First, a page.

Looking into the history of Omani Quranic Manuscripts

From different times and many regions, as a significant part of ancient and modern history, Oman has cumulated a wealth of Quranic manuscripts that give us an insight into the early times of this country that is home to rich heritage and culture.
Some of the oldest dated manuscripts in the hands of the Ministry of Heritage don’t go back beyond the 11thcentury AH or 17thcentury CE. These were transcribed with the efforts of Salim bin Rabiah bin Rashid, three and a half centuries of documentation although gives us a major insight but it surely isn’t enough to not only transcribe the Quran in Oman but also understand its artistic design.
Despite its significance and importance, the discovery of these manuscripts opened a can of worms as it raised more questions than it answered. Although an integral part of understanding the regions culture and history, the study of these scriptures and their design is still an untapped field. Without understanding these scriptures, it is possible that the most important questions that cannot be yet answered are lost somewhere along with the missing and yet-to-be transcribed manuscripts.
As quoted in the Islamic Art in Oman (2008), “Despite the efforts exerted by the ministry of heritage in collecting Quranic manuscripts, it represents a small portion of Oman’s wealth of Quranic manuscripts. This occasion is an opportunity to call for the collecting the wealth of manuscripts in one place…moving us to the objective of collecting and preserving and making it available…revealing many of the secrets that are associated with Oman’s history of civilization, thought and religion in the various historic periods.”
The main intention of these manuscripts was functional — to make the holy text available for the scribe himself, his son or his children, his brethren, his teacher, or the Muslims at large through endowing it to the mosque.
The aesthetics of the manuscripts hence remained on the margins to make sure the focus stayed on the text and not the design.
Although very little is known about the Omani Quranic manuscripts, it is unanimously agreed on that they emerged around the same time that witnessed the prevalence of the Mamluki, Iranian, and Ottoman traditions. These schools played their role in creating refined yet spectacular artistic traditions whether it was the level of script and the textual writing along with illumination and artistic composition or the binding and its chosen technique.
As seen in most of the Omani Quranic manuscripts, the naskh script was preferred. At that time, the word was still undefined due to being in the early stages of its development, as opposed to the others the naskh script was known as layyinor a soft and moist script.
Some commonalities witnessed in these texts were that the Omani’s who transcribed often used like many others a black coloured ink that has been known to be commonly used in writing. There are several reasons as to why this is so, but it would seem like the main intention remained to make sure the text stood out the most. Black is a clear and strong colour and no other colour can overpower it.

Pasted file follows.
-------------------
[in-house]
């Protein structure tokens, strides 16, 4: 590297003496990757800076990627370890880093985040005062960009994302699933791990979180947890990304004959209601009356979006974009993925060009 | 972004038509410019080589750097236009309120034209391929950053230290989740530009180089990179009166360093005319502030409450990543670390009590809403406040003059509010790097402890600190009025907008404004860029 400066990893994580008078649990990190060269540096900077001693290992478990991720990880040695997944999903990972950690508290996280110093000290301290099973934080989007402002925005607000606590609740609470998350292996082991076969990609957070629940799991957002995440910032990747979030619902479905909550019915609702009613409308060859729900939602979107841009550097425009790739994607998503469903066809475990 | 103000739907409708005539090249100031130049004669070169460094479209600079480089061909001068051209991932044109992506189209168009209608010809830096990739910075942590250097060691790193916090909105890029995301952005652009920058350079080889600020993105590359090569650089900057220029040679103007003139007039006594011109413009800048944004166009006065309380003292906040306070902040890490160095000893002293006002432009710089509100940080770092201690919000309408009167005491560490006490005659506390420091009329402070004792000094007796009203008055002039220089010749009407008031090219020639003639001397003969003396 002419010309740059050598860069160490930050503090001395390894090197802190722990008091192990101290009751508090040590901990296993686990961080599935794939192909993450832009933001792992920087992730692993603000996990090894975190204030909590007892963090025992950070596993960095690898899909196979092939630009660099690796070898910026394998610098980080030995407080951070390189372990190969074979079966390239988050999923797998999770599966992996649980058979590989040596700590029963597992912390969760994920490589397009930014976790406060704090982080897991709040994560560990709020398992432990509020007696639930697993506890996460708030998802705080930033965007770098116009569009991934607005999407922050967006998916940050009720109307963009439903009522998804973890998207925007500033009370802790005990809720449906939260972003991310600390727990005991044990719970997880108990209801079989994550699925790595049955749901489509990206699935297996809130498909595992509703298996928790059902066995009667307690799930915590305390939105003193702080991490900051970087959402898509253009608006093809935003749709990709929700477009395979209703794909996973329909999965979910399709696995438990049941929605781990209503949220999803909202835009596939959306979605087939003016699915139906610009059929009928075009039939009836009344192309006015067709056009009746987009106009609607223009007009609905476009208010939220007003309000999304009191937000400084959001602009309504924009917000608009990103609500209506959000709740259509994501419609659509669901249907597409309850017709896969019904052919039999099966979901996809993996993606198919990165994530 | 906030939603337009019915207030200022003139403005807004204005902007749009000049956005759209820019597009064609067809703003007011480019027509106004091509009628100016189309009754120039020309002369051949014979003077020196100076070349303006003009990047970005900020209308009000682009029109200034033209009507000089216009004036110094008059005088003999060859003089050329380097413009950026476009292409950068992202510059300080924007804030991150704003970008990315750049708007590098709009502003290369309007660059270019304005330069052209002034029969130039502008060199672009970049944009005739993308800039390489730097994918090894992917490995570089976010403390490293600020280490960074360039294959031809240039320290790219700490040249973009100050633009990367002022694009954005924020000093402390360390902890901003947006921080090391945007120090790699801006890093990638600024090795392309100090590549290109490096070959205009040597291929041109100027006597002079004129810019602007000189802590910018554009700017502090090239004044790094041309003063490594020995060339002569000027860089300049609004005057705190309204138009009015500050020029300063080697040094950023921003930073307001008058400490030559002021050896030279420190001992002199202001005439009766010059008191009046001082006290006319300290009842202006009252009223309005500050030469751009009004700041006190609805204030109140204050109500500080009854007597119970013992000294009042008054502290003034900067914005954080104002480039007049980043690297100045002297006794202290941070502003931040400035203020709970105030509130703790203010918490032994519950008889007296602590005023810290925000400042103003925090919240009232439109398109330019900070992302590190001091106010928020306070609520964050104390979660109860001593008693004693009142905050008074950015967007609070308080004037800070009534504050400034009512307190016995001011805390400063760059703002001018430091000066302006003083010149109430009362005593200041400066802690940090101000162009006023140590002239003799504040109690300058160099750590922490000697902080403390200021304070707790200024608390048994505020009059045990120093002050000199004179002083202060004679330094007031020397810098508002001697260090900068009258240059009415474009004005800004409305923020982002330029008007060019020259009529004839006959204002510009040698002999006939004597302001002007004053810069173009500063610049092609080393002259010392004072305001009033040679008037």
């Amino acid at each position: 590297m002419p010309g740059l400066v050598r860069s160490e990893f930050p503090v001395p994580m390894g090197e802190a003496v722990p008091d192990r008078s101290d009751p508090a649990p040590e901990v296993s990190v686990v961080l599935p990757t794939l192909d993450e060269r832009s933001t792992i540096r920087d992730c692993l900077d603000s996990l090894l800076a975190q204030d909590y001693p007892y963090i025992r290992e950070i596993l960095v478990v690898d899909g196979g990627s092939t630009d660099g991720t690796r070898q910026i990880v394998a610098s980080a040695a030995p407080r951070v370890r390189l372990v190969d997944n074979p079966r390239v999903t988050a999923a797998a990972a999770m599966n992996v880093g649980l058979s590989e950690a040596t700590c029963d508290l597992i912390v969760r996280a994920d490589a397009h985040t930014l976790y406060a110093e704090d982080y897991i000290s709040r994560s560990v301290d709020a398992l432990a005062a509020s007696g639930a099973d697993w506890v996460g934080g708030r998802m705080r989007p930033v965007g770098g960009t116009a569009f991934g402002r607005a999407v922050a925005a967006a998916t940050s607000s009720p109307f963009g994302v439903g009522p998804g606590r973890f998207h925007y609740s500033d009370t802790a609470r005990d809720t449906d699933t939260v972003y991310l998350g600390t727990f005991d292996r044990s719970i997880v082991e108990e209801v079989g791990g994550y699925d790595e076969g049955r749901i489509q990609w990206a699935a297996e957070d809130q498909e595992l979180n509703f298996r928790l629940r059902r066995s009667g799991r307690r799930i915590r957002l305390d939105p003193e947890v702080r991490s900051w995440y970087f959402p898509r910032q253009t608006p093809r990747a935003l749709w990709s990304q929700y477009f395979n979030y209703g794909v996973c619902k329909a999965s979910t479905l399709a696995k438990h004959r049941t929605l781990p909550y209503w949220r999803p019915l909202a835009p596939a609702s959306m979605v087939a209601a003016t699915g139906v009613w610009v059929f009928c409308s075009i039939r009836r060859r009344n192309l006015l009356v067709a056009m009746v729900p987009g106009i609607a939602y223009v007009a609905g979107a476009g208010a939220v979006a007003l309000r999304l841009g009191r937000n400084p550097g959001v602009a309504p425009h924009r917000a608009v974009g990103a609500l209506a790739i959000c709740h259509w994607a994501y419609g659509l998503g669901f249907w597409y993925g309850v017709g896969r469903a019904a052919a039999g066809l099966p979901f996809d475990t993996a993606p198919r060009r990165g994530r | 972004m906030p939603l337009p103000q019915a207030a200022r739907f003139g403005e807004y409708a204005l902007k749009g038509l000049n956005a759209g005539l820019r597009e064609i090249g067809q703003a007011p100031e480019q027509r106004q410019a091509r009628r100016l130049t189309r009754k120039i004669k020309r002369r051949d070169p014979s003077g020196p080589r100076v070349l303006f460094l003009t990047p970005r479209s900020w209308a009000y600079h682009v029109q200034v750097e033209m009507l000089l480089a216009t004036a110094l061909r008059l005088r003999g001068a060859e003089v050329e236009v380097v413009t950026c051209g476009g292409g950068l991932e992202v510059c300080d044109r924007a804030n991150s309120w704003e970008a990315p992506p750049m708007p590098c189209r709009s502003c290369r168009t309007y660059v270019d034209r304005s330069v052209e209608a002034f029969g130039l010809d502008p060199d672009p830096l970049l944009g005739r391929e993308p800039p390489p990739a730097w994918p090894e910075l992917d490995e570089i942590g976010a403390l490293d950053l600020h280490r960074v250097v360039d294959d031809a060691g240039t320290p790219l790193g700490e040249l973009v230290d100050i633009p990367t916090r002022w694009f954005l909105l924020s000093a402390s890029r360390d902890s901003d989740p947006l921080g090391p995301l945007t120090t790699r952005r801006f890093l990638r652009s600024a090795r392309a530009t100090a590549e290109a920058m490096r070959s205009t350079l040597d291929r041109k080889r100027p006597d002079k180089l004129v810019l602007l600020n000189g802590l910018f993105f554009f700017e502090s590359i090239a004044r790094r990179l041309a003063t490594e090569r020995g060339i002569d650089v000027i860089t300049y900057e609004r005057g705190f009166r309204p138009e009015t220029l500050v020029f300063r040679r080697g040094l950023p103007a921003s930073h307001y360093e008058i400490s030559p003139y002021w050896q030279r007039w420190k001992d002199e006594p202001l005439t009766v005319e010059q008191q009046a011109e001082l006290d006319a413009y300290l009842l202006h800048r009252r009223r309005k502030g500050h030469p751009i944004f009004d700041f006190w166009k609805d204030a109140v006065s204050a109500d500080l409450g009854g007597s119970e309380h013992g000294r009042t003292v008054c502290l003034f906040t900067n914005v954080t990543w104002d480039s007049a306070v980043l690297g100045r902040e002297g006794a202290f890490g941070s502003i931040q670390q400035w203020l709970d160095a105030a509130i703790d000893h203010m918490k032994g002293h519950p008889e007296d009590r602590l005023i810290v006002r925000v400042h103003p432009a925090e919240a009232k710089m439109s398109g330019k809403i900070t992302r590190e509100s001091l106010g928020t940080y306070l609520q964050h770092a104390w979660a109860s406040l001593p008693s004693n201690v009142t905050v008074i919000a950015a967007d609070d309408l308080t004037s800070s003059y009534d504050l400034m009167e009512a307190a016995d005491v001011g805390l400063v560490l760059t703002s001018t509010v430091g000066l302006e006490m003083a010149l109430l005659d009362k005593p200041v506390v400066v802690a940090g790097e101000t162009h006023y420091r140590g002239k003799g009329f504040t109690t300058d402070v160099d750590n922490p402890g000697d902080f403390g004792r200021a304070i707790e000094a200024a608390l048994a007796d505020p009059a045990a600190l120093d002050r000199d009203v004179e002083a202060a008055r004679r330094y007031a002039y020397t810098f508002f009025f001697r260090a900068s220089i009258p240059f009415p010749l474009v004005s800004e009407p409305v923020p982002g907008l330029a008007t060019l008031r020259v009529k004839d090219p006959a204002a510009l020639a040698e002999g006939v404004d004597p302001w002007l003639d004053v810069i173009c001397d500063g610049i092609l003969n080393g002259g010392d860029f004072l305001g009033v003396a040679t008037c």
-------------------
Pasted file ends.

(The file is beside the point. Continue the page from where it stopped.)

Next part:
At the ministry of heritage, in their collection, they also possess manuscripts that were written using blue and red ink in an alternating pattern.
Besides the predominantly black along with the red and blue, there also were some that used gold ink, although this was very rare.
The black colour was not only used in writing but also used for diacritical marks or harakat. The colour red, however, appears commonly in the names of the surah along with the associated information on the number of verses and places of revelation.
The red colour is often used along with the gold ink particularly in separators. These separators often took the same of a circle in either red or gold and once filed were demarcated by a fine black line.
Also rare but it has been found, red and blue are used with a white colour. The blue and the white appearing in the names of the surah.
Some say that the use of black, red, gold and blue and the choice of these colours hold a greater meaning — both a spiritual and psychological significance.
The binding process was an integral part of the manuscripts. Also known as al tajid or al tasfir in the Maghrib, it is an essential part of the Omani manuscript — it is unacceptable to leave the word of Allah without a binder to hold its pages together and protect the words within it.
In Oman, keeping to their simplistic themes, the binder too maintained this trend. They were often made using dark colours like brown, light or dark blue with hints of red, they didn’t use too many shapes or colours and often were limited to simple frames around the edges along with a or few medallions impressed in the centre.
To make sure the focus remained on the text and not the decoration that was often seen as extravagance, it was only the façade of the manuscript and the concluding faces that were decorated.
There were the pages that came either before the verses or after were dedicated for the purpose as two artistic renderings aiming to inspire its readers to the majesty and the sanctity of what was contained within these pages.